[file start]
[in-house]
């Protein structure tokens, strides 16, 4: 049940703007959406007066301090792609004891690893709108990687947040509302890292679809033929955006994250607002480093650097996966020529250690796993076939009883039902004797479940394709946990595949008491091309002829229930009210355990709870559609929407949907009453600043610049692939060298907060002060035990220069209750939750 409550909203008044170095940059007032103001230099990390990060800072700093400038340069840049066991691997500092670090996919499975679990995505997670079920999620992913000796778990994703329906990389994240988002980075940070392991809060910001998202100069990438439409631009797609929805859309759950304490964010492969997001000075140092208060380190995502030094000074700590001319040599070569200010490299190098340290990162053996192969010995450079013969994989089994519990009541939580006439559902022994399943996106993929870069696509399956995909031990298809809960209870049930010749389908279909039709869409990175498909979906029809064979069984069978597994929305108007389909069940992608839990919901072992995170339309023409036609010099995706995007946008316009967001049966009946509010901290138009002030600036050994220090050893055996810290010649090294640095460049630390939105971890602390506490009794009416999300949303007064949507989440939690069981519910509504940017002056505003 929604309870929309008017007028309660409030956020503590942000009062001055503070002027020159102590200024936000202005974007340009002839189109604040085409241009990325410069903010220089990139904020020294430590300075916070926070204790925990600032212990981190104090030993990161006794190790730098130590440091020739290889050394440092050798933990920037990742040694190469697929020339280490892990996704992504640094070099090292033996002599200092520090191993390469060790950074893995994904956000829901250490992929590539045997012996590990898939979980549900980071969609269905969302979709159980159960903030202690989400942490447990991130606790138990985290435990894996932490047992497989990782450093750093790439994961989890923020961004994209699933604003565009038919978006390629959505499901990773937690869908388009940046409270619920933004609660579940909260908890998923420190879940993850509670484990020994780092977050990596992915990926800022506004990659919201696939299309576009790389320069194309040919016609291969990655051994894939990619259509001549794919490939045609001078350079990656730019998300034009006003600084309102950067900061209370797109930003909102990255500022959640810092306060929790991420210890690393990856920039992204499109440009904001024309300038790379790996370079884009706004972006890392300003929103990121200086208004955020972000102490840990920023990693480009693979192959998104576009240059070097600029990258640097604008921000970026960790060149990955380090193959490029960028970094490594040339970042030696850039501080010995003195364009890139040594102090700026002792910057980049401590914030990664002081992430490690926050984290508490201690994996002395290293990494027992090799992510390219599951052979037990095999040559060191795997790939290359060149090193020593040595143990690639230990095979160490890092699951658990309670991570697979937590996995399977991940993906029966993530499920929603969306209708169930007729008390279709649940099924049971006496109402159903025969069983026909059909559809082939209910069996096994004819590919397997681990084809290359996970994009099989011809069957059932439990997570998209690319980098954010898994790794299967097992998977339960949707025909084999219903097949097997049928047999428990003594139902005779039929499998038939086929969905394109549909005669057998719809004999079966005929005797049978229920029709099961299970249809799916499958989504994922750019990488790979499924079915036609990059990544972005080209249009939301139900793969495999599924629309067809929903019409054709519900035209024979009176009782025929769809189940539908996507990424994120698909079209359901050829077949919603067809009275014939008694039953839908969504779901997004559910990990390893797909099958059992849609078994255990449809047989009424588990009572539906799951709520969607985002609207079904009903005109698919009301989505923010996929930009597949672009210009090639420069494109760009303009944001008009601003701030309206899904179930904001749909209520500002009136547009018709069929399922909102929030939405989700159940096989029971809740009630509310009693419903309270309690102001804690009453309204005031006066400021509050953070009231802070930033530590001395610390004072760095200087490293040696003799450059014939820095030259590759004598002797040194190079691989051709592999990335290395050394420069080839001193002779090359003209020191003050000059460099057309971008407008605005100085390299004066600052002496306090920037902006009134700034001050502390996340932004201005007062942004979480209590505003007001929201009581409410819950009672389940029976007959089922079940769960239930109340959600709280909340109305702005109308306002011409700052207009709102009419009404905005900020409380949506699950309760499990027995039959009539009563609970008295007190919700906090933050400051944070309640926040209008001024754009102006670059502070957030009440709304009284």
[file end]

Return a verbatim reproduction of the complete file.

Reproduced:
[in-house]
């Protein structure tokens, strides 16, 4: 049940703007959406007066301090792609004891690893709108990687947040509302890292679809033929955006994250607002480093650097996966020529250690796993076939009883039902004797479940394709946990595949008491091309002829229930009210355990709870559609929407949907009453600043610049692939060298907060002060035990220069209750939750 409550909203008044170095940059007032103001230099990390990060800072700093400038340069840049066991691997500092670090996919499975679990995505997670079920999620992913000796778990994703329906990389994240988002980075940070392991809060910001998202100069990438439409631009797609929805859309759950304490964010492969997001000075140092208060380190995502030094000074700590001319040599070569200010490299190098340290990162053996192969010995450079013969994989089994519990009541939580006439559902022994399943996106993929870069696509399956995909031990298809809960209870049930010749389908279909039709869409990175498909979906029809064979069984069978597994929305108007389909069940992608839990919901072992995170339309023409036609010099995706995007946008316009967001049966009946509010901290138009002030600036050994220090050893055996810290010649090294640095460049630390939105971890602390506490009794009416999300949303007064949507989440939690069981519910509504940017002056505003 929604309870929309008017007028309660409030956020503590942000009062001055503070002027020159102590200024936000202005974007340009002839189109604040085409241009990325410069903010220089990139904020020294430590300075916070926070204790925990600032212990981190104090030993990161006794190790730098130590440091020739290889050394440092050798933990920037990742040694190469697929020339280490892990996704992504640094070099090292033996002599200092520090191993390469060790950074893995994904956000829901250490992929590539045997012996590990898939979980549900980071969609269905969302979709159980159960903030202690989400942490447990991130606790138990985290435990894996932490047992497989990782450093750093790439994961989890923020961004994209699933604003565009038919978006390629959505499901990773937690869908388009940046409270619920933004609660579940909260908890998923420190879940993850509670484990020994780092977050990596992915990926800022506004990659919201696939299309576009790389320069194309040919016609291969990655051994894939990619259509001549794919490939045609001078350079990656730019998300034009006003600084309102950067900061209370797109930003909102990255500022959640810092306060929790991420210890690393990856920039992204499109440009904001024309300038790379790996370079884009706004972006890392300003929103990121200086208004955020972000102490840990920023990693480009693979192959998104576009240059070097600029990258640097604008921000970026960790060149990955380090193959490029960028970094490594040339970042030696850039501080010995003195364009890139040594102090700026002792910057980049401590914030990664002081992430490690926050984290508490201690994996002395290293990494027992090799992510390219599951052979037990095999040559060191795997790939290359060149090193020593040595143990690639230990095979160490890092699951658990309670991570697979937590996995399977991940993906029966993530499920929603969306209708169930007729008390279709649940099924049971006496109402159903025969069983026909059909559809082939209910069996096994004819590919397997681990084809290359996970994009099989011809069957059932439990997570998209690319980098954010898994790794299967097992998977339960949707025909084999219903097949097997049928047999428990003594139902005779039929499998038939086929969905394109549909005669057998719809004999079966005929005797049978229920029709099961299970249809799916499958989504994922750019990488790979499924079915036609990059990544972005080209249009939301139900793969495999599924629309067809929903019409054709519900035209024979009176009782025929769809189940539908996507990424994120698909079209359901050829077949919603067809009275014939008694039953839908969504779901997004559910990990390893797909099958059992849609078994255990449809047989009424588990009572539906799951709520969607985002609207079904009903005109698919009301989505923010996929930009597949672009210009090639420069494109760009303009944001008009601003701030309206899904179930904001749909209520500002009136547009018709069929399922909102929030939405989700159940096989029971809740009630509310009693419903309270309690102001804690009453309204005031006066400021509050953070009231802070930033530590001395610390004072760095200087490293040696003799450059014939820095030259590759004598002797040194190079691989051709592999990335290395050394420069080839001193002779090359003209020191003050000059460099057309971008407008605005100085390299004066600052002496306090920037902006009134700034001050502390996340932004201005007062942004979480209590505003007001929201009581409410819950009672389940029976007959089922079940769960239930109340959600709280909340109305702005109308306002011409700052207009709102009419009404905005900020409380949506699950309760499990027995039959009539009563609970008295007190919700906090933050400051944070309640926040209008001024754009102006670059502070957030009440709304009284």